I loved Dragon Slippers when I first read it, but this time around I found a few flaws, such as the tired-out tropes and some weak character interactions. I also found the pacing of the book to be a little weird, but that could have been just me. But still, Dragon Slippers is a decently good book about dragons, and younger readers would enjoy it.
You can buy this here: http://amzn.to/1WDZKFX
Fridays with the Wizards, by Jessica Day George, was published in 2016 by Bloomsbury. It is the sequel to Thursdays with the Crown.
Fridays at Castle Glower are as exciting as ever for Celie, Lilah, and Rolf, with newborn griffins hatching left and right, new Castle passageways to explore, and an out-of-the-blue wedding to plan. But when the dangerous, ancient wizard Arkwright escapes from the dungeon, no one can rest until he is found. Celie has an idea of where he may be hiding, but the only way to stop him could be to erase parts of the Castle for good. With danger lurking behind every tapestry and under every trapdoor, can Celie outsmart Arkwright fast enough to save her family and Castle Glower?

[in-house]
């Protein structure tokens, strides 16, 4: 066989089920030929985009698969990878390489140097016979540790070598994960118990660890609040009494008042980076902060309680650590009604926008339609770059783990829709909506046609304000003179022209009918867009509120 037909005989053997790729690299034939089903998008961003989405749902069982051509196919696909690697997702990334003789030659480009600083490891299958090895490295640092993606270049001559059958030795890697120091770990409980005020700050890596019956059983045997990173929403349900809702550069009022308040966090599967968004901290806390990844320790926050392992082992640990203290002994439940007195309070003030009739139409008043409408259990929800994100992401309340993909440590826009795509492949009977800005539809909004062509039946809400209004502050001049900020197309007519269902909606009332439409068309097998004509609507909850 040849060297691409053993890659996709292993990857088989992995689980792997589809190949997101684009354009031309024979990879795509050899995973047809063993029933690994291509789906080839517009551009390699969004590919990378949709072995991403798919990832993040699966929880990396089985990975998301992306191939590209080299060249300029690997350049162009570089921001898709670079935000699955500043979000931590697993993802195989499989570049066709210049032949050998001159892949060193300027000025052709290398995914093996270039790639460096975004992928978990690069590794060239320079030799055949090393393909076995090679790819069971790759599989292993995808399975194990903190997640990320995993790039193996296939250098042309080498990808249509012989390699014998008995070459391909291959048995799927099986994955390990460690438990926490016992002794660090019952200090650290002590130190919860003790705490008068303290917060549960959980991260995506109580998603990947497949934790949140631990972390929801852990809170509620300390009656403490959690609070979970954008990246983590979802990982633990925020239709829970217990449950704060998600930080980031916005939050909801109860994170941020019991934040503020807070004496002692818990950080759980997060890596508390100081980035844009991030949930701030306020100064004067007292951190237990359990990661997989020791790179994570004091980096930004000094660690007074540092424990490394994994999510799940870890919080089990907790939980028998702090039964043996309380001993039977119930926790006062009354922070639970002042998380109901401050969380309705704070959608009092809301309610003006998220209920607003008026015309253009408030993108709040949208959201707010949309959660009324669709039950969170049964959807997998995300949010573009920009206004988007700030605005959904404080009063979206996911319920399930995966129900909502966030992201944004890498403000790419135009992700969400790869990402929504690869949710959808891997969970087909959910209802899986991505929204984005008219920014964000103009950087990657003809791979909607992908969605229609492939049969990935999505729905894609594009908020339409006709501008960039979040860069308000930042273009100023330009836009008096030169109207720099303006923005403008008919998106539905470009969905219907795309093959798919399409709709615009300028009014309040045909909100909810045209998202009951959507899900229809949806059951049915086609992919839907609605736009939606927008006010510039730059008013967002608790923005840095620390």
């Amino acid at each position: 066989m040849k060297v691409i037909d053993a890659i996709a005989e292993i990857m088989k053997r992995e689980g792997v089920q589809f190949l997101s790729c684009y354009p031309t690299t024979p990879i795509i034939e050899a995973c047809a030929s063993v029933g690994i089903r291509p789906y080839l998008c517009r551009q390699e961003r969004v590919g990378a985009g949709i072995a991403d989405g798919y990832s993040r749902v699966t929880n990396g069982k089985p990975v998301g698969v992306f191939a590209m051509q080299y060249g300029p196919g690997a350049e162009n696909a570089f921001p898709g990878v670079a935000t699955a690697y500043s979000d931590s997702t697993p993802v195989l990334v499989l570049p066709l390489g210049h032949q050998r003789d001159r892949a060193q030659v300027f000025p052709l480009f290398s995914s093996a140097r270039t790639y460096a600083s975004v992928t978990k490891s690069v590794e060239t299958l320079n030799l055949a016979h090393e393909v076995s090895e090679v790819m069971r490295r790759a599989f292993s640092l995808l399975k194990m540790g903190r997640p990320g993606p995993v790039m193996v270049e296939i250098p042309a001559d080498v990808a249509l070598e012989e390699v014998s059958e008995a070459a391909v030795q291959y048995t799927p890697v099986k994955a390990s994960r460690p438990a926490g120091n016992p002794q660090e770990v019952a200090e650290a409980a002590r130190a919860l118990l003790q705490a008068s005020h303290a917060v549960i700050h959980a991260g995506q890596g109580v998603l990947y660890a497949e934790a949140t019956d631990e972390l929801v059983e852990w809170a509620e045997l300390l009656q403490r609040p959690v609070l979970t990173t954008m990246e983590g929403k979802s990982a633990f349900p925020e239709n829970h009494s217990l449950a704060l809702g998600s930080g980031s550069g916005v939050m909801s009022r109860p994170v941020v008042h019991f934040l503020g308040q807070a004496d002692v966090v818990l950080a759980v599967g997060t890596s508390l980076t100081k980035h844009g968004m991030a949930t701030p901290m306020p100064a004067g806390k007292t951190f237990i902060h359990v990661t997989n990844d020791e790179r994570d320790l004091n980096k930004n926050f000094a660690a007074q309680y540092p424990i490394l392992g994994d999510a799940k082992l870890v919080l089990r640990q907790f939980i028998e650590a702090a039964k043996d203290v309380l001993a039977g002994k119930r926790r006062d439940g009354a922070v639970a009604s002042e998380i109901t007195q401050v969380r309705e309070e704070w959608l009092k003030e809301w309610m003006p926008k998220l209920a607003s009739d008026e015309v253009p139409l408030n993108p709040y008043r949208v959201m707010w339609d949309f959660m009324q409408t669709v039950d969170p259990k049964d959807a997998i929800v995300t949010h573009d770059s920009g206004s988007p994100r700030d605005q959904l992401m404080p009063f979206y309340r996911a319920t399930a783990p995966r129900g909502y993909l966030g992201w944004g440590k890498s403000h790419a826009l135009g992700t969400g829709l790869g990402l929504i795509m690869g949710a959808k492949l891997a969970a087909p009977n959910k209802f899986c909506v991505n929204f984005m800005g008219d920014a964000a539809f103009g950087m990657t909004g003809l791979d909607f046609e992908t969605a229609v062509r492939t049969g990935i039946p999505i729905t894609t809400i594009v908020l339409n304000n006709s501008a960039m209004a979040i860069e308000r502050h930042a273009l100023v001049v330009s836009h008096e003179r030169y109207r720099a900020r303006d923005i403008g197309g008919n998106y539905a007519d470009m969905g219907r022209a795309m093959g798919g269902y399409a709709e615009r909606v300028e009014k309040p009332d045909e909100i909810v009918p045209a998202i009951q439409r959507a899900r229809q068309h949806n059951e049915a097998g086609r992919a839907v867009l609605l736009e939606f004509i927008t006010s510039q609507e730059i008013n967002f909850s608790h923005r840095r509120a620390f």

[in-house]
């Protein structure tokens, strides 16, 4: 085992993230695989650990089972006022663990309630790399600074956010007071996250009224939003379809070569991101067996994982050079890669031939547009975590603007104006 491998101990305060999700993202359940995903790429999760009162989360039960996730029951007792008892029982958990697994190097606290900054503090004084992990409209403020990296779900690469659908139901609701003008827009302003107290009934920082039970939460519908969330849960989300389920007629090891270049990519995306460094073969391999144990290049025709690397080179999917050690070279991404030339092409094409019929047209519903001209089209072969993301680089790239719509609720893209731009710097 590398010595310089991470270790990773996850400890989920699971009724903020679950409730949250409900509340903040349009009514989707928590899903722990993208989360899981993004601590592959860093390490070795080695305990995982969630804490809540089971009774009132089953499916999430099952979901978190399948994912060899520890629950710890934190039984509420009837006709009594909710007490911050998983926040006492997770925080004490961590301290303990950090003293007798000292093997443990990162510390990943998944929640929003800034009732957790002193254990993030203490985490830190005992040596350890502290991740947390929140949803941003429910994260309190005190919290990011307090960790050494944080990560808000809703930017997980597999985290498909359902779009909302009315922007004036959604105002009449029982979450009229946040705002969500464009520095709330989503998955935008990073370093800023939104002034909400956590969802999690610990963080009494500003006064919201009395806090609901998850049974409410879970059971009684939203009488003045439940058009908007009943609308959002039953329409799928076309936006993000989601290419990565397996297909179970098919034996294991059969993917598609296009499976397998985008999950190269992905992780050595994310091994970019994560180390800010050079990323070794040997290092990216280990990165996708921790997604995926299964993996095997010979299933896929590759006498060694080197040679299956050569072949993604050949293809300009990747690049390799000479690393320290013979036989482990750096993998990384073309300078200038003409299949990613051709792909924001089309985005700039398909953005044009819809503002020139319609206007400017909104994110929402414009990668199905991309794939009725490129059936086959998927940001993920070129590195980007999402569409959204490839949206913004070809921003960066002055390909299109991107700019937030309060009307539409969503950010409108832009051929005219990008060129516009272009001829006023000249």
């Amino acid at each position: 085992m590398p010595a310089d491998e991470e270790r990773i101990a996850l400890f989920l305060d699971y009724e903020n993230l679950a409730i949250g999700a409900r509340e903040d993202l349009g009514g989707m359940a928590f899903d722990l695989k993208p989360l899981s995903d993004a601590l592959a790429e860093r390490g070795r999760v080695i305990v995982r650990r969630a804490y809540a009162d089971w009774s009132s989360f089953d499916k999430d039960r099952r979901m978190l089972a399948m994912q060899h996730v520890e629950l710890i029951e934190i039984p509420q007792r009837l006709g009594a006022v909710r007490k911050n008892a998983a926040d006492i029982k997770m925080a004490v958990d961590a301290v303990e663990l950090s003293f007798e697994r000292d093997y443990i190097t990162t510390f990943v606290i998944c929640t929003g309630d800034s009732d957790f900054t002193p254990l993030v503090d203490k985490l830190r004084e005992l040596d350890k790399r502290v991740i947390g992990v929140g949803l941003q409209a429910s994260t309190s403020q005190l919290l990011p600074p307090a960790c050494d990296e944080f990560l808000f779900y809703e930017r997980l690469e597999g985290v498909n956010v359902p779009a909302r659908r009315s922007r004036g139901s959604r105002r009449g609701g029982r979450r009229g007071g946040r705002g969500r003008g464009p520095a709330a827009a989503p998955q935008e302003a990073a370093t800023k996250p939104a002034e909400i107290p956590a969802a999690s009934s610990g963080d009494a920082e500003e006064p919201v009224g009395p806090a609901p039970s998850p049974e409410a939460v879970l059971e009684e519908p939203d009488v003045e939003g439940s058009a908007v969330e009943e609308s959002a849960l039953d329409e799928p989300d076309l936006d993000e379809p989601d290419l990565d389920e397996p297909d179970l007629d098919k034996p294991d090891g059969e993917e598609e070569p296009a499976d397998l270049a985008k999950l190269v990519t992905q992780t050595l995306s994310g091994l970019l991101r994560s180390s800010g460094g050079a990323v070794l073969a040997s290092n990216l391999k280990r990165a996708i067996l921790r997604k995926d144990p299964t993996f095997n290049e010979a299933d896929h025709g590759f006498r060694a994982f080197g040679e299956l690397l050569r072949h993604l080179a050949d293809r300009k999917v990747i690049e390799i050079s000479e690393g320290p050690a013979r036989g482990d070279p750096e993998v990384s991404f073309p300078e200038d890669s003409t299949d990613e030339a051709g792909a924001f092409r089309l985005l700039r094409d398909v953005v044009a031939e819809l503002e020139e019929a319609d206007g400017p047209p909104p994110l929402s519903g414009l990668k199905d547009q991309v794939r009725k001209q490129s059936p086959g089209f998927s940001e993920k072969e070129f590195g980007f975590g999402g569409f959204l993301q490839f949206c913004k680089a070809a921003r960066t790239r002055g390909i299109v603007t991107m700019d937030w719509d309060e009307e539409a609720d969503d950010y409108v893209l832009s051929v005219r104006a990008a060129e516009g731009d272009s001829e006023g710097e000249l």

I thought Thursdays with the Crown was going to be the last Castle Glower book, but Fridays with the Wizards proved me wrong. And after reading, I’m fairly certain that Saturdays with the Unicorns (it will totally be called that) will come at some point. I’m not upset that a series continued when I thought it was finished, but despite its high points, Fridays only served as a reminder of how far the series has gone from that first book.
That’s not necessarily a bad thing. The first book in a series usually does tend to stand-alone, and things established in Tuesdays at the Castle remained consistent throughout the series. I only wish that Wednesdays in the Tower and the sequels didn’t feel quite so divorced from Tuesdays, as if George went “ah! This is how I’ll continue it!” in Wednesdays and then strung all the other books together, leaving Tuesdays alone in the front.
As an individual book, though, Fridays is really nice. I wasn’t all that fond of Thursdays, but Fridays brings back a lot of the humor and ridiculousness that I loved from the first book and kept up the string of plot events that have taken place from the second book on. It also has tons of development for various characters, such as Rolf, Celie’s mother, and Celie herself. And like I said, I’m pretty sure the next book will be about Celie’s and Lilah’s quest for the unicorns, and if it’s not titled Saturdays with the Unicorns, I will be upset. Make it so, Jessica Day George!